HC Deb 23 December 1976 vol 923 cc957-66
Mr. Speaker

I remind hon. Members that this debate will finish at 2.30 p.m.

2.2 p.m.

Mr. Edward du Cann (Taunton)

I am pleased, for several reasons, to have the opportunity of raising this most important subject.

First, all my life I have been a supporter of the national savings movement. I am aware of the imperfection, of national savings as a pure savings medium. It is all too easy to be cynical about them and to describe them merely as cheap Government finance. I should know those imperfections well enough, because my commercial career has been chiefly devoted to the savings industry, for example, in establishing the modern unit trust movement and introducing to the United Kingdom the unit-linked life assurance concept—a development which is still largely underestimated—and the rescue and development of a life assurance company. I am proud of my connection with that commercial company and declare my interest.

I have had a lifetime's practical experience of commercial savings of all, kinds but I am proud to be associated with the national savings movement. For many years I have been involved at first hand with its efforts to popularise thrift—and how successful it has been, with £12,000 million invested; to encourage savings among all classes of our fellow citizens of all ages, from the youngest to our most senior citizens; to teach money management to those who might otherwise not learn about it and be very much the poorer, in every sense of the word, in consequence. It is good work the Movement does; it is worthy and valuable work. It should continue with every encouragement from the House.

Some of the details are impressive. There are no fewer than 30,000 workers' groups involving 2 million members. One in 10 of all workers save regularly through the national savings movement, and last year they raised no less than £350 million. There is also the work in schools. There is, properly on the part of the teaching profession, a great demand for educational work in money matters. A need is fulfilled here. There are 18,000 school savings groups, involving 1.3 million young people.

However, it is not only money that we are talking about; much more important, we are talking about the social purpose of the movement—and how excellent and significant that social purpose is, and how well it is fulfilled.

The work of the movement is carried through with devotion, skill and patience, and often with much personal sacrifice on the part of individuals, in terms of time and treasure. This is a dedicated corps of volunteers—no fewer than 70,000 of them. They are aided, abetted and guided by a small team of civil servants who are as conscientious and enthusiastic as their fellow workers in the movement.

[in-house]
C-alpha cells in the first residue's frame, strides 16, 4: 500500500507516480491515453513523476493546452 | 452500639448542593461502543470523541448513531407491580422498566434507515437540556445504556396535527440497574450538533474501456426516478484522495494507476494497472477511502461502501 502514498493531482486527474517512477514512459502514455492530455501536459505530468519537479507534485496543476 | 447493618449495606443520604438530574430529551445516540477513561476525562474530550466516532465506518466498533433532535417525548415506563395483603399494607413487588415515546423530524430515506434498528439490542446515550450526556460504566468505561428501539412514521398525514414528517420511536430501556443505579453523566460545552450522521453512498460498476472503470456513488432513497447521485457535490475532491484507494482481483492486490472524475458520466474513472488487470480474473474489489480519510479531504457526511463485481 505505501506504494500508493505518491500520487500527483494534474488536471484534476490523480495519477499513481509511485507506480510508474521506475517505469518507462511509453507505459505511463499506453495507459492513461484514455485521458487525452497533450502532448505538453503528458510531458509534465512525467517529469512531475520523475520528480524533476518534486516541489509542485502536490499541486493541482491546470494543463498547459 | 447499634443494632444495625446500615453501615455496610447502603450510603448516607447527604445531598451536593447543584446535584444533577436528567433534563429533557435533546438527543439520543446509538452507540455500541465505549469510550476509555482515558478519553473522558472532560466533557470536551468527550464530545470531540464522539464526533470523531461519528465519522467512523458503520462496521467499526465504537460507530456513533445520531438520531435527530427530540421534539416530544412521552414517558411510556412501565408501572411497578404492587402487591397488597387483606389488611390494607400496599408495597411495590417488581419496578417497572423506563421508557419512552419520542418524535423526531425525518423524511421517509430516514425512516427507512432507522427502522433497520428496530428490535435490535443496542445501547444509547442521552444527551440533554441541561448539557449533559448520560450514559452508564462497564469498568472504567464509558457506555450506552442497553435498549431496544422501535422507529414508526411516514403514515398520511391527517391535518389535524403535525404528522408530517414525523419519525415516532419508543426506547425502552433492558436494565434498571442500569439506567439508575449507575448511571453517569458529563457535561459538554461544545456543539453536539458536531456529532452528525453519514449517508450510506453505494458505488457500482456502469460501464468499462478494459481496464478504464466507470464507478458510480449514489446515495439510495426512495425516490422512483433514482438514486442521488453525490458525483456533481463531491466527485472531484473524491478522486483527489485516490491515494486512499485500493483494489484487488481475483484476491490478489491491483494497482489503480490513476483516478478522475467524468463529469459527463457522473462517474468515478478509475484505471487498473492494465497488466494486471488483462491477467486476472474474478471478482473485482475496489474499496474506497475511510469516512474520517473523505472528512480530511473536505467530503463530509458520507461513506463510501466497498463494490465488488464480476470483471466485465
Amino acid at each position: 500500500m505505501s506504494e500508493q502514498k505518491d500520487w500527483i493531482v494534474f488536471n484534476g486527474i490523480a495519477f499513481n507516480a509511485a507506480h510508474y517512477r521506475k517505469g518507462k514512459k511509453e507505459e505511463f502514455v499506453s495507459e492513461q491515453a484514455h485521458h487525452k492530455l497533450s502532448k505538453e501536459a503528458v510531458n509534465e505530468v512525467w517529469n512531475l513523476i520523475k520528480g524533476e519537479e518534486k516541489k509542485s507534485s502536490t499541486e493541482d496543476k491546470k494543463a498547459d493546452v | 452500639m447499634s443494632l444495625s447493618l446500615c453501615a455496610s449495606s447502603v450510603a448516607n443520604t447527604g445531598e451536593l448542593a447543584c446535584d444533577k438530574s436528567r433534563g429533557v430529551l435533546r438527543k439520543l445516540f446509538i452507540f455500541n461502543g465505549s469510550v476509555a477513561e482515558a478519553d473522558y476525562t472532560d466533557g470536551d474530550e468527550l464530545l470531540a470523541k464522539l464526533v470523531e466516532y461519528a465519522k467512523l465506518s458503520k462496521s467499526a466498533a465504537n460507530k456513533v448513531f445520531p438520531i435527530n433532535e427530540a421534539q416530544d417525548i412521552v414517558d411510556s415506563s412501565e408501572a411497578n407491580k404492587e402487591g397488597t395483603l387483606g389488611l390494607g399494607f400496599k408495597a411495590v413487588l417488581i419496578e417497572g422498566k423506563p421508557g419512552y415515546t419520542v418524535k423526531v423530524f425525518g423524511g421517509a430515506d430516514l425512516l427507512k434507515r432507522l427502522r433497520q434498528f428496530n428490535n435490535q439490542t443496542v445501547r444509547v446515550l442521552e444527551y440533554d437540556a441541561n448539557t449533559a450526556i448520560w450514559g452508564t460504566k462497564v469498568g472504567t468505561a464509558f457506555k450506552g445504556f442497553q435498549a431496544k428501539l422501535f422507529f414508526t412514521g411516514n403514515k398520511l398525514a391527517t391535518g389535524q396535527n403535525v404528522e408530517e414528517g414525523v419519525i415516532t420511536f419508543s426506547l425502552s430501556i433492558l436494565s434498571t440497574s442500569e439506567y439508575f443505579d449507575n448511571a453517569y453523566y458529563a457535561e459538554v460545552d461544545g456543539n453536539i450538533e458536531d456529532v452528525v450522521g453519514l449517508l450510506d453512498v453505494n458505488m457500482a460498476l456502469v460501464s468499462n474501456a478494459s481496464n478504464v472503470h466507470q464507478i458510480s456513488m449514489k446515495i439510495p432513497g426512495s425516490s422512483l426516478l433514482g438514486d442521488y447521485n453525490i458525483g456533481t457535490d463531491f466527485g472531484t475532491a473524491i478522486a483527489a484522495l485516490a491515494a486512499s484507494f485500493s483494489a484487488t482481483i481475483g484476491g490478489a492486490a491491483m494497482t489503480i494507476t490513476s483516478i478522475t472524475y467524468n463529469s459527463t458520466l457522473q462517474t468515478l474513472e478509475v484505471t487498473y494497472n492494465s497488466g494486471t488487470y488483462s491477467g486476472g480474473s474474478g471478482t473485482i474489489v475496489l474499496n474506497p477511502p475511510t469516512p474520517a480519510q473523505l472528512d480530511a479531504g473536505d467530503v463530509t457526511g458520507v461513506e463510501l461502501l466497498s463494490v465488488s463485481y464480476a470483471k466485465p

As a former vice-president of the Somerset and Wiltshire Trustee Savings Bank, until that local and efficient institution—well managed by citizens of repute and competence, my friends and neighbours—was forcibly and, in my view, unnecessarily merged into a more anonymous West Country bank, as president of the Taunton Deane National Savings Association, and, last but by no means least, if the Minister of State will not think me immodest, as a former Treasury Minister responsible for sponsoring the Trustee Savings Bank Cheques Act—the first development in the work of trustee savings banks in 20 years or so—naturally I have a real interest in and anxiety about the future of the national savings movement.

Second, being in touch with grass roots opinion, with the voluntary workers, I am only too well aware that the Government's proposals for the future, namely, the decision to remove the Civil Service supporting staff—a decision that was made without any warning or consultation with the movement, and that was inexcusable—are a source of genuine and deep concern in the movement. The Chairman described the decision as "incredible—a great shock". The decision was bad, foolish and unwise.

The concern of the voluntary workers cannot and should not be underestimated. "Concern" is, in some part, perhaps, too mild a word, for many people feel, besides uncertainty, a degree of irritation and resentment that it should be proposed that their unselfish efforts should be rewarded—if that is the right word—by a withdrawal of support—and in Jubilee Year, and after the commotion caused by the withdrawal of the savings stamp. My hon. Friend the Member for Hampstead (Mr. Finsberg) well knows about that, for he played a part in leading a deputation to Ministers. After all that turmoil, this new trouble has happened.

Accordingly, it is proper that this subject should be raised in Parliament, and I repeat my gratitude to you, Mr. Speaker, for allowing me to raise it after sending you a number of requests. The movement should be aware that we in Parliament are appreciative of its members' work and sensible of their interests. Many of us care about them and their work, and care deeply, and I am sure that the Minister, for whom I have a warm personal regard—I am grateful to him for being present to answer this debate—will wish to associate himself with that tribute and sentiment.